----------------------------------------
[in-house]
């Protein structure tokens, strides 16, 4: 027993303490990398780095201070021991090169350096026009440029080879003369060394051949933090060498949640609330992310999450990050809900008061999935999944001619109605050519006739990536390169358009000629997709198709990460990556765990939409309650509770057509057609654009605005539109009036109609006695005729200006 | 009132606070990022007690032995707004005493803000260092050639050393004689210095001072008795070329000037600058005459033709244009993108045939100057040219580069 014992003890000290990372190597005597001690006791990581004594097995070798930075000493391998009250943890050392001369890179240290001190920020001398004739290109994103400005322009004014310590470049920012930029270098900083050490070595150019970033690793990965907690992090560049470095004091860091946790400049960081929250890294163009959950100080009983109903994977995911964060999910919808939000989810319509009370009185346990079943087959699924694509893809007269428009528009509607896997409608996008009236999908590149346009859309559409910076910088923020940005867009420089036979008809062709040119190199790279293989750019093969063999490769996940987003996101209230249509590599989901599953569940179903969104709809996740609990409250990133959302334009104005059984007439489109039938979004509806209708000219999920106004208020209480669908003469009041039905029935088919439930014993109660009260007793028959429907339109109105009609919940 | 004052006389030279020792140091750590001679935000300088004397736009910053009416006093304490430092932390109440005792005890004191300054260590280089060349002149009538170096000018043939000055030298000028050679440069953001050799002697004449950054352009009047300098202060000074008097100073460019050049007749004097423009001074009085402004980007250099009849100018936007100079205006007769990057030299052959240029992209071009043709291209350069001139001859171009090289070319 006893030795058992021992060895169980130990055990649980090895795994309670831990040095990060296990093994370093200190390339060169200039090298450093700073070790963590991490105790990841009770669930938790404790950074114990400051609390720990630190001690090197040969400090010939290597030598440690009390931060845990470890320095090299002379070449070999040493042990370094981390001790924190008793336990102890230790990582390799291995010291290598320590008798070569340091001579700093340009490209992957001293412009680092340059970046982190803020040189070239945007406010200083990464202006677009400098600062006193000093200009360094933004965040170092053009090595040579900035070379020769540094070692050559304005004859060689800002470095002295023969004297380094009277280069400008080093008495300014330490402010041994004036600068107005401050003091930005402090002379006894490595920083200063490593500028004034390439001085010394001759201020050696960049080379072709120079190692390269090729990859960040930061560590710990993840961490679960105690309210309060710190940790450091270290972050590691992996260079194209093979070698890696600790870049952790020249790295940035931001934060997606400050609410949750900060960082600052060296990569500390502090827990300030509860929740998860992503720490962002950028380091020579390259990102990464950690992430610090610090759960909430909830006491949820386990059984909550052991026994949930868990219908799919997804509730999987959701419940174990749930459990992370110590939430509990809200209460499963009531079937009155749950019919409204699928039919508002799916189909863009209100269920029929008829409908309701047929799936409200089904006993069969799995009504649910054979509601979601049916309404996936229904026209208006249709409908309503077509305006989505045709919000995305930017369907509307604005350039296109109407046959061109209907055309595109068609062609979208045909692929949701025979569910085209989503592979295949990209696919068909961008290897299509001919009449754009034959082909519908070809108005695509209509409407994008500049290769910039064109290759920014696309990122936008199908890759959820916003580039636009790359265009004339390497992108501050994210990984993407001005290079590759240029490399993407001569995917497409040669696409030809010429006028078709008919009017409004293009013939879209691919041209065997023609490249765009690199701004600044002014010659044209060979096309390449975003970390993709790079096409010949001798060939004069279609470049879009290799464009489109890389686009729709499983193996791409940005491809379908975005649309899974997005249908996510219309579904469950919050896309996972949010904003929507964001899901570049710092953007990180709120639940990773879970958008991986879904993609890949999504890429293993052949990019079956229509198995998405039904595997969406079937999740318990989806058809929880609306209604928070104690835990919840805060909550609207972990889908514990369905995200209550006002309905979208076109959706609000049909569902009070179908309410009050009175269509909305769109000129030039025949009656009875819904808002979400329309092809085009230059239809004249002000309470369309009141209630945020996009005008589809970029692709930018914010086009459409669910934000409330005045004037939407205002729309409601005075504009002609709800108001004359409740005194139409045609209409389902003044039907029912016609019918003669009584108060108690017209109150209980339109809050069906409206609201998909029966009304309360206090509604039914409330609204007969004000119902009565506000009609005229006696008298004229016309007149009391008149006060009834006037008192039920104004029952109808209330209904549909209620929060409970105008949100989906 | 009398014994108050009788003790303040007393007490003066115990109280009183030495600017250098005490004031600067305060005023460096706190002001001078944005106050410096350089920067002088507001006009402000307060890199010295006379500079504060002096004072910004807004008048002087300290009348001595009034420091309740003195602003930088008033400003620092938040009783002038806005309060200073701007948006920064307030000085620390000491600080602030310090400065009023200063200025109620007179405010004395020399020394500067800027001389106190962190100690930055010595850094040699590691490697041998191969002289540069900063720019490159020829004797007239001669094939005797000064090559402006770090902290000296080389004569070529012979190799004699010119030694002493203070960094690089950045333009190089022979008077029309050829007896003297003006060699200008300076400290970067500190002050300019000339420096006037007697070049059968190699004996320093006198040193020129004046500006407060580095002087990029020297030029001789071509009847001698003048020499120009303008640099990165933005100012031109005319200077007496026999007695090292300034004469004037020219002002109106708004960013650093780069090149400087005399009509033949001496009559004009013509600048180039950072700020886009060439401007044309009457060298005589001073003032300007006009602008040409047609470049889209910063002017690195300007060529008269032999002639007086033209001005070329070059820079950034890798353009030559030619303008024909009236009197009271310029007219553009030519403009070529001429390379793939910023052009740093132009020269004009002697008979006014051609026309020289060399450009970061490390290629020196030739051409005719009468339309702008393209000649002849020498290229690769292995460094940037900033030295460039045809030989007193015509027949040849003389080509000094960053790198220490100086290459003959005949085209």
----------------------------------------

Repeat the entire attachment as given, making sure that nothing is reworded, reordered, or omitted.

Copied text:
[in-house]
């Protein structure tokens, strides 16, 4: 027993303490990398780095201070021991090169350096026009440029080879003369060394051949933090060498949640609330992310999450990050809900008061999935999944001619109605050519006739990536390169358009000629997709198709990460990556765990939409309650509770057509057609654009605005539109009036109609006695005729200006 | 009132606070990022007690032995707004005493803000260092050639050393004689210095001072008795070329000037600058005459033709244009993108045939100057040219580069 014992003890000290990372190597005597001690006791990581004594097995070798930075000493391998009250943890050392001369890179240290001190920020001398004739290109994103400005322009004014310590470049920012930029270098900083050490070595150019970033690793990965907690992090560049470095004091860091946790400049960081929250890294163009959950100080009983109903994977995911964060999910919808939000989810319509009370009185346990079943087959699924694509893809007269428009528009509607896997409608996008009236999908590149346009859309559409910076910088923020940005867009420089036979008809062709040119190199790279293989750019093969063999490769996940987003996101209230249509590599989901599953569940179903969104709809996740609990409250990133959302334009104005059984007439489109039938979004509806209708000219999920106004208020209480669908003469009041039905029935088919439930014993109660009260007793028959429907339109109105009609919940 | 004052006389030279020792140091750590001679935000300088004397736009910053009416006093304490430092932390109440005792005890004191300054260590280089060349002149009538170096000018043939000055030298000028050679440069953001050799002697004449950054352009009047300098202060000074008097100073460019050049007749004097423009001074009085402004980007250099009849100018936007100079205006007769990057030299052959240029992209071009043709291209350069001139001859171009090289070319 006893030795058992021992060895169980130990055990649980090895795994309670831990040095990060296990093994370093200190390339060169200039090298450093700073070790963590991490105790990841009770669930938790404790950074114990400051609390720990630190001690090197040969400090010939290597030598440690009390931060845990470890320095090299002379070449070999040493042990370094981390001790924190008793336990102890230790990582390799291995010291290598320590008798070569340091001579700093340009490209992957001293412009680092340059970046982190803020040189070239945007406010200083990464202006677009400098600062006193000093200009360094933004965040170092053009090595040579900035070379020769540094070692050559304005004859060689800002470095002295023969004297380094009277280069400008080093008495300014330490402010041994004036600068107005401050003091930005402090002379006894490595920083200063490593500028004034390439001085010394001759201020050696960049080379072709120079190692390269090729990859960040930061560590710990993840961490679960105690309210309060710190940790450091270290972050590691992996260079194209093979070698890696600790870049952790020249790295940035931001934060997606400050609410949750900060960082600052060296990569500390502090827990300030509860929740998860992503720490962002950028380091020579390259990102990464950690992430610090610090759960909430909830006491949820386990059984909550052991026994949930868990219908799919997804509730999987959701419940174990749930459990992370110590939430509990809200209460499963009531079937009155749950019919409204699928039919508002799916189909863009209100269920029929008829409908309701047929799936409200089904006993069969799995009504649910054979509601979601049916309404996936229904026209208006249709409908309503077509305006989505045709919000995305930017369907509307604005350039296109109407046959061109209907055309595109068609062609979208045909692929949701025979569910085209989503592979295949990209696919068909961008290897299509001919009449754009034959082909519908070809108005695509209509409407994008500049290769910039064109290759920014696309990122936008199908890759959820916003580039636009790359265009004339390497992108501050994210990984993407001005290079590759240029490399993407001569995917497409040669696409030809010429006028078709008919009017409004293009013939879209691919041209065997023609490249765009690199701004600044002014010659044209060979096309390449975003970390993709790079096409010949001798060939004069279609470049879009290799464009489109890389686009729709499983193996791409940005491809379908975005649309899974997005249908996510219309579904469950919050896309996972949010904003929507964001899901570049710092953007990180709120639940990773879970958008991986879904993609890949999504890429293993052949990019079956229509198995998405039904595997969406079937999740318990989806058809929880609306209604928070104690835990919840805060909550609207972990889908514990369905995200209550006002309905979208076109959706609000049909569902009070179908309410009050009175269509909305769109000129030039025949009656009875819904808002979400329309092809085009230059239809004249002000309470369309009141209630945020996009005008589809970029692709930018914010086009459409669910934000409330005045004037939407205002729309409601005075504009002609709800108001004359409740005194139409045609209409389902003044039907029912016609019918003669009584108060108690017209109150209980339109809050069906409206609201998909029966009304309360206090509604039914409330609204007969004000119902009565506000009609005229006696008298004229016309007149009391008149006060009834006037008192039920104004029952109808209330209904549909209620929060409970105008949100989906 | 009398014994108050009788003790303040007393007490003066115990109280009183030495600017250098005490004031600067305060005023460096706190002001001078944005106050410096350089920067002088507001006009402000307060890199010295006379500079504060002096004072910004807004008048002087300290009348001595009034420091309740003195602003930088008033400003620092938040009783002038806005309060200073701007948006920064307030000085620390000491600080602030310090400065009023200063200025109620007179405010004395020399020394500067800027001389106190962190100690930055010595850094040699590691490697041998191969002289540069900063720019490159020829004797007239001669094939005797000064090559402006770090902290000296080389004569070529012979190799004699010119030694002493203070960094690089950045333009190089022979008077029309050829007896003297003006060699200008300076400290970067500190002050300019000339420096006037007697070049059968190699004996320093006198040193020129004046500006407060580095002087990029020297030029001789071509009847001698003048020499120009303008640099990165933005100012031109005319200077007496026999007695090292300034004469004037020219002002109106708004960013650093780069090149400087005399009509033949001496009559004009013509600048180039950072700020886009060439401007044309009457060298005589001073003032300007006009602008040409047609470049889209910063002017690195300007060529008269032999002639007086033209001005070329070059820079950034890798353009030559030619303008024909009236009197009271310029007219553009030519403009070529001429390379793939910023052009740093132009020269004009002697008979006014051609026309020289060399450009970061490390290629020196030739051409005719009468339309702008393209000649002849020498290229690769292995460094940037900033030295460039045809030989007193015509027949040849003389080509000094960053790198220490100086290459003959005949085209």